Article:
While awareness has grown about the concept of tax fairness for individuals, little is understood when it comes to the reality of business taxes.
In Washington, as in Harford, much of the political debate has been revolving around the concept of whether all wage earners should be asked to pay their “fair share” in taxes. After maintaining the Bush Era tax cuts, President Obama has finally taken on a new and refreshing approach toward demanding that the wealthiest Americans pay a bit more in order to balance the budget and preserve vital services.
As readers of this blog know, here in Connecticut, the wealthiest among us pay about 5% of their income in state and local taxes while middle-income families pay 10% and the poor about 12% of their income go in state and local taxes.
Although Connecticut adopted record tax increases this past Legislative Session the fundamental lack of fairness in Connecticut’s tax structure was maintained.
At the same time there is an almost universal consensus that business taxes are high and that those high business taxes are hurting Connecticut’s economy.
While the “cost of doing business” in Connecticut is high, business taxes is NOT one of the primary reasons. According to the reputable Council on State Taxation, a national, non-partisan research group, Connecticut’s business taxes account for 3.3% of private sector economic activity (also known as private sector gross state product, GSP). That compares to the national average – in which 5.0% of private sector economic activity go toward state and local taxes.
Energy, healthcare, transportation and labor costs are all proportionately higher in Connecticut. Public and private sector leaders could do a lot more for Connecticut’s economy by looking to reduce or subsidize those cost drivers.
Perhaps even more importantly, the relatively low overall rate of business taxation hides a far more serious issue and that is that Connecticut’s business tax structure is a full of loopholes, tax credits and special exemptions that reward some business sectors while burdening others.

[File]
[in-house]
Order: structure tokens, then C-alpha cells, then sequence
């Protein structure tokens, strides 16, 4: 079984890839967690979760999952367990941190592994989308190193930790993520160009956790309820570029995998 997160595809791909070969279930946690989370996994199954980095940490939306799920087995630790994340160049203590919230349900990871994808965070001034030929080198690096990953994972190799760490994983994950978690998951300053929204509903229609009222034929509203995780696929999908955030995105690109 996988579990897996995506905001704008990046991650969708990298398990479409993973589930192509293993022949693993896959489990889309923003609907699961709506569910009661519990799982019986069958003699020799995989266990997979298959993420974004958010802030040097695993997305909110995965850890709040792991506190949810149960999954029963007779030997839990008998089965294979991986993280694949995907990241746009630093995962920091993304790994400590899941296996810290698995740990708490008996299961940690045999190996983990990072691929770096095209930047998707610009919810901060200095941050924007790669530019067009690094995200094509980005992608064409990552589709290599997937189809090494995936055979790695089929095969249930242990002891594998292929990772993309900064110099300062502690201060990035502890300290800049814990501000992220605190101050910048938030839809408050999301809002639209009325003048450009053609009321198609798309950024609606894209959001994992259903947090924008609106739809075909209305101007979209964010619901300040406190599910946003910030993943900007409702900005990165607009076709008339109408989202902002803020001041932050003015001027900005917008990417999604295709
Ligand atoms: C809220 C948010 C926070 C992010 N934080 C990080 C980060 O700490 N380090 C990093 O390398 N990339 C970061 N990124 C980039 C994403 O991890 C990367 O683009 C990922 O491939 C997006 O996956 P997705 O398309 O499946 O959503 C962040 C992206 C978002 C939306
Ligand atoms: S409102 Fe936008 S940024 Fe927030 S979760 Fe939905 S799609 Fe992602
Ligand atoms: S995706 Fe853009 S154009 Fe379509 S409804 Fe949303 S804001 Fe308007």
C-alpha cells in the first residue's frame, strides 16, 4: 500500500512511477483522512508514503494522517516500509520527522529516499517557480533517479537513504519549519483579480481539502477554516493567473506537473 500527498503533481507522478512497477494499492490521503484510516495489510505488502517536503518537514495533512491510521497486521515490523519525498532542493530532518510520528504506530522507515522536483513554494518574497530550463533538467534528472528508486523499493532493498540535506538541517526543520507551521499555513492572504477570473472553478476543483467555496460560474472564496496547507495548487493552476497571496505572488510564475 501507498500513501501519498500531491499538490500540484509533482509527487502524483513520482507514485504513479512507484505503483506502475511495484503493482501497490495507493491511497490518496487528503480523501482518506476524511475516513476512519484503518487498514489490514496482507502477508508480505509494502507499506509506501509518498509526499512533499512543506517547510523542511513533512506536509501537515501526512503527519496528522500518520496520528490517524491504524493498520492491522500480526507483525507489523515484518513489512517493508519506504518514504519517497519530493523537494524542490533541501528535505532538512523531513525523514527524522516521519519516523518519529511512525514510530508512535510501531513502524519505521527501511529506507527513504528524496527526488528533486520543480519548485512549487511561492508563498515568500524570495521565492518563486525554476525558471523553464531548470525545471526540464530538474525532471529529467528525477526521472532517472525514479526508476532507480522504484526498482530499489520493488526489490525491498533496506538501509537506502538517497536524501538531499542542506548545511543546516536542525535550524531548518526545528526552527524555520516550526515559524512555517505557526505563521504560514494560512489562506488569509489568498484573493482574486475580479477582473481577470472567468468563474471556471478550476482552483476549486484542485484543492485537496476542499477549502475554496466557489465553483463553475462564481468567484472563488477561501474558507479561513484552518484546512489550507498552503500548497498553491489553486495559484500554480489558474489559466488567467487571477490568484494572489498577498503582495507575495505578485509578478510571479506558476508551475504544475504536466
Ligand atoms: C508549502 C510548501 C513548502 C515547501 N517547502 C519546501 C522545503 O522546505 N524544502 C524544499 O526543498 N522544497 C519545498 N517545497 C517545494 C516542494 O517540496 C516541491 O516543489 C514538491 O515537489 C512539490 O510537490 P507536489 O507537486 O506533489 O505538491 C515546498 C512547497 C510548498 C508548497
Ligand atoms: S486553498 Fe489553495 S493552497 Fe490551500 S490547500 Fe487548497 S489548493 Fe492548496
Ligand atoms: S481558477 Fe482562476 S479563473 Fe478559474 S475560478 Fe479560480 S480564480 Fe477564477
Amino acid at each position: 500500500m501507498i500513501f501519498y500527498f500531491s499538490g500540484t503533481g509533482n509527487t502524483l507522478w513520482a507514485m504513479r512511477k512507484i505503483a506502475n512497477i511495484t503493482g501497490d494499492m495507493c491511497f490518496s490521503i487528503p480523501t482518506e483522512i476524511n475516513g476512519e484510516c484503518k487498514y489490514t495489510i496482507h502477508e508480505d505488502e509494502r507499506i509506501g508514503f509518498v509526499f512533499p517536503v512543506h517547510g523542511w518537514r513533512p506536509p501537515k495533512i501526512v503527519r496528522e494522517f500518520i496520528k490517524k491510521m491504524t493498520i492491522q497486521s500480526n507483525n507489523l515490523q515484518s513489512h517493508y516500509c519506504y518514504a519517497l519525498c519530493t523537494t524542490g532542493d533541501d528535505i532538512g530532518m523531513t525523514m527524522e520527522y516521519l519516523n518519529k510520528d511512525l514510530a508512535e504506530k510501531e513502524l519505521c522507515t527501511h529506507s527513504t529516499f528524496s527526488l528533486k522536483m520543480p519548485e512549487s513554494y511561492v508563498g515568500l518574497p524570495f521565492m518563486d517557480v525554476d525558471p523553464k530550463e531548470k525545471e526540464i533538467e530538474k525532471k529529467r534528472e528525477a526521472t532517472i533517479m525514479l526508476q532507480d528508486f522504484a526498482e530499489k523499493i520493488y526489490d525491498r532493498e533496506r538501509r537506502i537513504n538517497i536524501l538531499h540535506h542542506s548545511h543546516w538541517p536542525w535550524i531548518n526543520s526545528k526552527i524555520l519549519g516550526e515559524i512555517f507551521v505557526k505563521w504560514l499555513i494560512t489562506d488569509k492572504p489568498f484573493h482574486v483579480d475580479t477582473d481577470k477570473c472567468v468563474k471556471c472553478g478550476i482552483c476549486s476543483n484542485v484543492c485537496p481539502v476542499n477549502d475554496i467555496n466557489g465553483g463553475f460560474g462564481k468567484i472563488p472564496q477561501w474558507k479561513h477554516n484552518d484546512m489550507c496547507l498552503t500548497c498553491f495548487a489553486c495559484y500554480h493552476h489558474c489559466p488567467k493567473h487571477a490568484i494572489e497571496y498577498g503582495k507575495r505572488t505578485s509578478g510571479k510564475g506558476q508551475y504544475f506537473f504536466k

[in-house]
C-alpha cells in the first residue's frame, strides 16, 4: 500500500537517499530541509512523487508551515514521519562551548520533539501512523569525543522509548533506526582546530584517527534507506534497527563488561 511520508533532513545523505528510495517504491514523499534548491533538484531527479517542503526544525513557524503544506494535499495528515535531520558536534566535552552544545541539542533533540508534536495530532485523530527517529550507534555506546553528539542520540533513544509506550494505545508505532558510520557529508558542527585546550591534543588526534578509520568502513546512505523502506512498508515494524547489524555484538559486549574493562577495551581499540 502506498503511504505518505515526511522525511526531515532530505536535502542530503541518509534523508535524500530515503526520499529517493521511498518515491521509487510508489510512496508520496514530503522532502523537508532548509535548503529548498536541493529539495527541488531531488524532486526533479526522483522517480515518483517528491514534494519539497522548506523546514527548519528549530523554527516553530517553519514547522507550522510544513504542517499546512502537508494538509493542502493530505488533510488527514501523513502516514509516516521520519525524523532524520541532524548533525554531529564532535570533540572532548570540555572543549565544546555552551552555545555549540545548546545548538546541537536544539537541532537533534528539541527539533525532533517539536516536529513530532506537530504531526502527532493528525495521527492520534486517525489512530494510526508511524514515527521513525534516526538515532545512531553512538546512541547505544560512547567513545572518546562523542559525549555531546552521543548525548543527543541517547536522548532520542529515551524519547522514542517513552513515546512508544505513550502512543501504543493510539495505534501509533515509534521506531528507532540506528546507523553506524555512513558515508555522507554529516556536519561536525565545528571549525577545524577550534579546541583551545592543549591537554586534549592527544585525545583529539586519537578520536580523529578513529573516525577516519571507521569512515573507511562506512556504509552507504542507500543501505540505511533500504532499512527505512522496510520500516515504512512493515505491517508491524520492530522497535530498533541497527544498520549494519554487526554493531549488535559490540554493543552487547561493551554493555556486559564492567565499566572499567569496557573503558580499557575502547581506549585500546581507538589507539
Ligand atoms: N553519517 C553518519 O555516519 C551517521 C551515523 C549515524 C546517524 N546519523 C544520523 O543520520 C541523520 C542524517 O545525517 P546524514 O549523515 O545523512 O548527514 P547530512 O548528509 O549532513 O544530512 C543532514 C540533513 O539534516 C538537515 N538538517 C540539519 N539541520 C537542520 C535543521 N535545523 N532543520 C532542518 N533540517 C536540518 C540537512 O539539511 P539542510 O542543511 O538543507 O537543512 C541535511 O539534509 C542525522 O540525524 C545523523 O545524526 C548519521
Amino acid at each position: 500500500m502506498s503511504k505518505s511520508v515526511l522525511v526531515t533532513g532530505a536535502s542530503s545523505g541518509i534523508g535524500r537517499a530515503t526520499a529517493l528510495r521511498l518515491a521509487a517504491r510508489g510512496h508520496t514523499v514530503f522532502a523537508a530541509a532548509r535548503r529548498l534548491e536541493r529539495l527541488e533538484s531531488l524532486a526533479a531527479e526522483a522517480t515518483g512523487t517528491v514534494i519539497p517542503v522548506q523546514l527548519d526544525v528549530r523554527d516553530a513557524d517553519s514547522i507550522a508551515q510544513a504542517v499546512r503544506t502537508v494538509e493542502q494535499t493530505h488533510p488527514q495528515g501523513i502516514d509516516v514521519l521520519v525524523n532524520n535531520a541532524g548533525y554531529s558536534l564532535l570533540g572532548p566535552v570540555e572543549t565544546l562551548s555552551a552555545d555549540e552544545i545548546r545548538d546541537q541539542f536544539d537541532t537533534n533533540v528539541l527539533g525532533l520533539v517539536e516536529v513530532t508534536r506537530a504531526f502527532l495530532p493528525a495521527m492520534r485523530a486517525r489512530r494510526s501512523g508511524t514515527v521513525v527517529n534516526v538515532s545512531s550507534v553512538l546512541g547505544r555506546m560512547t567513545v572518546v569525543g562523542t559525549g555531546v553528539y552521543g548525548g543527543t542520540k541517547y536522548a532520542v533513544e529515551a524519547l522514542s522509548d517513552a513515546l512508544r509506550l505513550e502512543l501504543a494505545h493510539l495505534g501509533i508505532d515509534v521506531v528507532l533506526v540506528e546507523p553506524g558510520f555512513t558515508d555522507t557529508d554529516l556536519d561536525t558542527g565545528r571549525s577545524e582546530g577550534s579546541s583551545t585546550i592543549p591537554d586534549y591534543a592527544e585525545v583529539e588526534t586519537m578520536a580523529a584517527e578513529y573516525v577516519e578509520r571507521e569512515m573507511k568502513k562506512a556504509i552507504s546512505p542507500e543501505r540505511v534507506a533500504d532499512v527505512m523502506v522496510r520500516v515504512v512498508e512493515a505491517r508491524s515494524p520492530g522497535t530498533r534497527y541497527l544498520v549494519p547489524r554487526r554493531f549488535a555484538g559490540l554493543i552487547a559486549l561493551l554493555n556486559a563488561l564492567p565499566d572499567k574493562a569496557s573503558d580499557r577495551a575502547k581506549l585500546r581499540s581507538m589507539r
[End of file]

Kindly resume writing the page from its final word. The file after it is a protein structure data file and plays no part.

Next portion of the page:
This problem is particularly clear when looking at Connecticut’s corporate tax credit program. The much touted UConn Center for Economic Analysis reported that of the 24 state corporate tax credits, 14 “led to net job losses, including one of Connecticut’s largest tax credits, the fixed capital investment credit.”
Back in 2005, the General Assembly’s Program Review and Investigation Committee even found that 16 of the tax credits programs “appear of little benefit to the state’s economy, and should be eliminated.”
Even Connecticut’s own Department of Economic and Community Development has reported that there are big problems with some of the state’s tax credit programs.
However, every time changes are even mentioned the call goes out that state government is trying to raise business taxes and efforts update and reform Connecticut’s tax credit program a thrown aside.
The Digital Media and Film Tax Credit is one that has gotten some attention but even then the changes were relatively small or made after Connecticut’s taxpayers paid out tens of millions of dollars in return for little or no benefit.
Case in point: Linda McMahon’s WWE received millions in public funds to subsidize its website development and television programming without having to increase their spending in any way. One year, when taxpayers dropped over $120 million in film tax credits, McMahon’s company received multi-million dollar tax credits for four of its ongoing operations.
Oh, and one last point. One of the major problems is that, in general, the state does not report who benefits from tax credit programs so it is impossible for the policy makers, the media or the public to even determine whether they are being fleeced.
A bill was introduced this past Legislative that would have required greater transparency when it comes to Connecticut’s tax credit programs. After heaving lobbying by the Malloy Administration the bill was pulled from consideration. Their argument? It would hurt business.
In summary, it’s great to see discussions are ongoing about the need to bring fairness to our income tax structure at the federal and state level.
A similar discussion is needed when it comes to our business tax system as well.
Politicians say they want to help middle-income families and small businesses. If they are serious they should be doing more to reform and bring fairness to our tax structure – in Washington and here at home in Connecticut.